Bluetooth The Unusual History of a Name

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Bluetooth, the wireless technology that has made connecting our devices so convenient, has an unusual origin. The name traces back to King Harald Gormsson, a Danish ruler from over a millennium ago, who earned the moniker "Bluetooth" due to a blue-tinged dead tooth. His historical significance includes introducing Christianity to Denmark, unifying the country, and extending his conquests into Norway.

Fast forward to 1996, a time when experts from Ericsson, Intel, and Nokia were collaborating to establish a universal standard for connecting diverse products using this emerging wireless technology. Jim Kardach, representing Intel, proposed the name "Bluetooth." He drew a parallel between King Harald's unifying efforts in Scandinavia (specifically Denmark) and the technology's goal of connecting various products across industries.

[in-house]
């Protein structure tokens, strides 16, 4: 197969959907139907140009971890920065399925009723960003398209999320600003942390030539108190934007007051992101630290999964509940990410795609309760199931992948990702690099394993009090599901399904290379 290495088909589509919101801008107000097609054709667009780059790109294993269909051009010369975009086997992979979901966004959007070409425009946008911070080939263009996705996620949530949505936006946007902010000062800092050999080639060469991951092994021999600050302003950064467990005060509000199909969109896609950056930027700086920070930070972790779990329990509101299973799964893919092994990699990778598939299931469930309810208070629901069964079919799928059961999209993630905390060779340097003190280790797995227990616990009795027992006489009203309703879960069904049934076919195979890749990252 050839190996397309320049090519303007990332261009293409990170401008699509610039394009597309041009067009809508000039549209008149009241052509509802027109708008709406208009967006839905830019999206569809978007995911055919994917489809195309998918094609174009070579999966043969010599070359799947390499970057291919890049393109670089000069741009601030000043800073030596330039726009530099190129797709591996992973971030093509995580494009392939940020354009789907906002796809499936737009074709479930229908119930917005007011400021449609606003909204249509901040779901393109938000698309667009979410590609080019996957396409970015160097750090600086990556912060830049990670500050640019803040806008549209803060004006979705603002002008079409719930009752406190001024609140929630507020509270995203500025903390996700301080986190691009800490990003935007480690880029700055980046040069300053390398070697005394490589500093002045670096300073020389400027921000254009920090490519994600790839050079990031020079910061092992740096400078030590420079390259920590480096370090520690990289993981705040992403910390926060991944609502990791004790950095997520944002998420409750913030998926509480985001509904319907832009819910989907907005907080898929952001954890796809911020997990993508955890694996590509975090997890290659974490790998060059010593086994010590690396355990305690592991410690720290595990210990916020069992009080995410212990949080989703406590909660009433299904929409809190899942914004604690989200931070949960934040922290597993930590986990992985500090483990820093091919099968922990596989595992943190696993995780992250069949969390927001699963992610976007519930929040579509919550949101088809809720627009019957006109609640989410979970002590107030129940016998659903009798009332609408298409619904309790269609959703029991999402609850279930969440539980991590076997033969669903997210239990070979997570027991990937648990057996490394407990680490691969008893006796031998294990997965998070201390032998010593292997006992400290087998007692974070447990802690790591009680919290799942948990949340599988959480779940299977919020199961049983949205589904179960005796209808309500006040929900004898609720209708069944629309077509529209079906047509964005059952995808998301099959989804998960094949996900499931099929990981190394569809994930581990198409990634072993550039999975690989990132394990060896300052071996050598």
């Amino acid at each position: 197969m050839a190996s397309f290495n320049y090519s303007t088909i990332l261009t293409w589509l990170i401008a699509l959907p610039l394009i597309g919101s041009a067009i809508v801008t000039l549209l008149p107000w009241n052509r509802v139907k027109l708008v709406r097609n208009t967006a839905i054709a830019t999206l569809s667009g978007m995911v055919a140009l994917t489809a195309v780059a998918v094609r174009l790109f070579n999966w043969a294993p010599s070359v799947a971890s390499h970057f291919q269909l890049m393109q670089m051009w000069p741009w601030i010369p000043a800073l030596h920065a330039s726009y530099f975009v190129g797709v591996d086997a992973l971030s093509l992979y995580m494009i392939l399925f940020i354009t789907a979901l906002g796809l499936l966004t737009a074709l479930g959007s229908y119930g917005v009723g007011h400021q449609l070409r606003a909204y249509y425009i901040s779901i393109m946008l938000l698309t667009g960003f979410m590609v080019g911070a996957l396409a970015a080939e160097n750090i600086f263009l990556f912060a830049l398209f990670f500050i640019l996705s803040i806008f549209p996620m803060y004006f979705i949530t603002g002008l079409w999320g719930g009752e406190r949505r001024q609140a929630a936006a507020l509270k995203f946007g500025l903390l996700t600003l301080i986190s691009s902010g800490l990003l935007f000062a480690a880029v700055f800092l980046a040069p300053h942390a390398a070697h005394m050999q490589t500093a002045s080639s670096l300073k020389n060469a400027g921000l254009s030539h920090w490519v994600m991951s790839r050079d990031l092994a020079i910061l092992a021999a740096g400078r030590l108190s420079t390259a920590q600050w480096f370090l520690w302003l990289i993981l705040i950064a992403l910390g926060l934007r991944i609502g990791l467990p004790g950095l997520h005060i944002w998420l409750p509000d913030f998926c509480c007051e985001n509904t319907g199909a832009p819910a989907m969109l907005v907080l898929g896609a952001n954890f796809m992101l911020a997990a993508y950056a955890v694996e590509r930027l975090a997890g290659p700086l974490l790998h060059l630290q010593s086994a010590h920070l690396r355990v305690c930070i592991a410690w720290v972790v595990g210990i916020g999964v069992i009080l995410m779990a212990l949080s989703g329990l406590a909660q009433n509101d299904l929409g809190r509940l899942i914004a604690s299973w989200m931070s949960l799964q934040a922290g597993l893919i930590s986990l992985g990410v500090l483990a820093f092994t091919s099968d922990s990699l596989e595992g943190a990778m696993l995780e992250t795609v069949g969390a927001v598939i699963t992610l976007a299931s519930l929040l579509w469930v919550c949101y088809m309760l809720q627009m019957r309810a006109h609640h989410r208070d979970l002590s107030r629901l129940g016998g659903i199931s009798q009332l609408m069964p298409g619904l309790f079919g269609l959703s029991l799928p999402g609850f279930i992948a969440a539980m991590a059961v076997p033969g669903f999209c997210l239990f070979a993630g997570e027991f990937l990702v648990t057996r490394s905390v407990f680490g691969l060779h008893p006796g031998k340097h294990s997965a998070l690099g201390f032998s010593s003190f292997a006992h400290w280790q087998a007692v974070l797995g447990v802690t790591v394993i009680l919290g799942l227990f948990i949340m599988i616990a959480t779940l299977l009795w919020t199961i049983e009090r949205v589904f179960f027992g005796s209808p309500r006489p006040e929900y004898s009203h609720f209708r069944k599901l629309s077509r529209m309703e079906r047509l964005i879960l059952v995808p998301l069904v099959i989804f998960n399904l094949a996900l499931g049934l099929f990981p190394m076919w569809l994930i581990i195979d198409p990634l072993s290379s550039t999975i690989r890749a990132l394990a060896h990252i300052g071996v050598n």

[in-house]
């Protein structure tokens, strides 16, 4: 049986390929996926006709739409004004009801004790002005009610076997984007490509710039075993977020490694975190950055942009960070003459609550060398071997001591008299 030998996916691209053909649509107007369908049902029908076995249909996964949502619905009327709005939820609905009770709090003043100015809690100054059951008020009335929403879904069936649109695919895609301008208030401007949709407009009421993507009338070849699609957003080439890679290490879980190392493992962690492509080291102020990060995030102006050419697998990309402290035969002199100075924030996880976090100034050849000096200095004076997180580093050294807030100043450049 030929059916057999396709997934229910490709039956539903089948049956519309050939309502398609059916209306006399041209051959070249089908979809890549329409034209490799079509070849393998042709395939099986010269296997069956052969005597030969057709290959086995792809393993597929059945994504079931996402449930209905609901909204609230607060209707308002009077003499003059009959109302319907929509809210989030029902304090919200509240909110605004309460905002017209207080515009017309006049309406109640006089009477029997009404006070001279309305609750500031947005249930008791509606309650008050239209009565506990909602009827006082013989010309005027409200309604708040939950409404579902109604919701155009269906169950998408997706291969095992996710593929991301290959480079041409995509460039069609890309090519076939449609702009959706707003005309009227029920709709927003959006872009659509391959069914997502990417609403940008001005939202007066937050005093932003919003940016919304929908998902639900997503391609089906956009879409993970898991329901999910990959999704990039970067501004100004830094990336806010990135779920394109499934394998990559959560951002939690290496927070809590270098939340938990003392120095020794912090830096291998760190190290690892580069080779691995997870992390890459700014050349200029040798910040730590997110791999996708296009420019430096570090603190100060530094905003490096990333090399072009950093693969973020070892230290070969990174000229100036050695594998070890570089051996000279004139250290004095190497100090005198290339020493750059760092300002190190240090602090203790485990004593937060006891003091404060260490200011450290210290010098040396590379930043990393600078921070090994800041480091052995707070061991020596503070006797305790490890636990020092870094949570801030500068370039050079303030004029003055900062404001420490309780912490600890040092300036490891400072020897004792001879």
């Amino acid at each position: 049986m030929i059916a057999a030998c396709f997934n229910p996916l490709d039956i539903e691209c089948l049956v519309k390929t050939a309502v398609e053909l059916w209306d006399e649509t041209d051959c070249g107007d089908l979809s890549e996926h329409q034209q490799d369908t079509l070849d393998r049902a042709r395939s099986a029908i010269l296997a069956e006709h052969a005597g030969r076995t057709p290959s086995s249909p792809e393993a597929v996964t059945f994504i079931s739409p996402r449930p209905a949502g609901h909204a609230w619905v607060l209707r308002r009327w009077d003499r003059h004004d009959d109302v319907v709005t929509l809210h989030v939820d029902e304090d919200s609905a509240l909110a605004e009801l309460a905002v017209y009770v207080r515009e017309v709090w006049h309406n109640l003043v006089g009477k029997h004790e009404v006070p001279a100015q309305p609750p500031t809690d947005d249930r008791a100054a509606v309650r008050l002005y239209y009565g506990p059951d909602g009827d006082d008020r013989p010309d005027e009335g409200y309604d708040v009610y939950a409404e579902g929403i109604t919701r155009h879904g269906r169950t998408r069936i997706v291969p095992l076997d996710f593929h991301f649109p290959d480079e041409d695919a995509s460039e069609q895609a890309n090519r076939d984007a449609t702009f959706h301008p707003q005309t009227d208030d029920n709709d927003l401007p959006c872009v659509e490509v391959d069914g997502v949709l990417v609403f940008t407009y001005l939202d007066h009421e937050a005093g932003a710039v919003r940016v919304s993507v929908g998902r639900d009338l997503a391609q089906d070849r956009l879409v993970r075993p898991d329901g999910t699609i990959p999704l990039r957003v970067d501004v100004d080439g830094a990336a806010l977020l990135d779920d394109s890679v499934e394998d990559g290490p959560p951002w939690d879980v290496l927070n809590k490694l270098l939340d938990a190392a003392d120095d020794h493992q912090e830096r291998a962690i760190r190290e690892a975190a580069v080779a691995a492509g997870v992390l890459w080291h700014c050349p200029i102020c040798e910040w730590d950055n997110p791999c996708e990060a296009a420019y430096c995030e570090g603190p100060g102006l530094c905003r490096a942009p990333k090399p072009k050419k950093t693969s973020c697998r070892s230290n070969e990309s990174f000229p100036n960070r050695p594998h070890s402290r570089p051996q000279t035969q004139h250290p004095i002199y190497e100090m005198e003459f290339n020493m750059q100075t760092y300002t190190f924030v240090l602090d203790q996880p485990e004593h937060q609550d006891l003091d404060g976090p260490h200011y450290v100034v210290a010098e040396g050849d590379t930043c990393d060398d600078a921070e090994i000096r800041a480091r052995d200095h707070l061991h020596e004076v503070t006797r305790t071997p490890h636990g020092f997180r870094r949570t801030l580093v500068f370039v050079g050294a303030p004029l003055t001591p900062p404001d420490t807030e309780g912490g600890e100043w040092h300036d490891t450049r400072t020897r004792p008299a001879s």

While the historical accuracy of King Harald's unification of all of Scandinavia is debatable, the name "Bluetooth" gained global recognition for the wireless technology. Even the Bluetooth symbol incorporates a historical touch, derived from King Harald's initials.

In the runic alphabet used during King Harald's time, the Bluetooth symbol combines the runes for "H" and "B," representing Harald Bluetooth's initials. This historical connection is tucked away behind the simplicity of the name and symbol, adding an intriguing layer to the technology's identity.


1- What historical significance is attributed to King Harald Gormsson?

2- In the 1990s, which companies were collaborating to establish a universal standard for wireless technology?

3- What does the Bluetooth symbol represent, according to the text?


You have completed the comprehension questions. 

Parts of this lesson are based on: An article Engoo Daily News..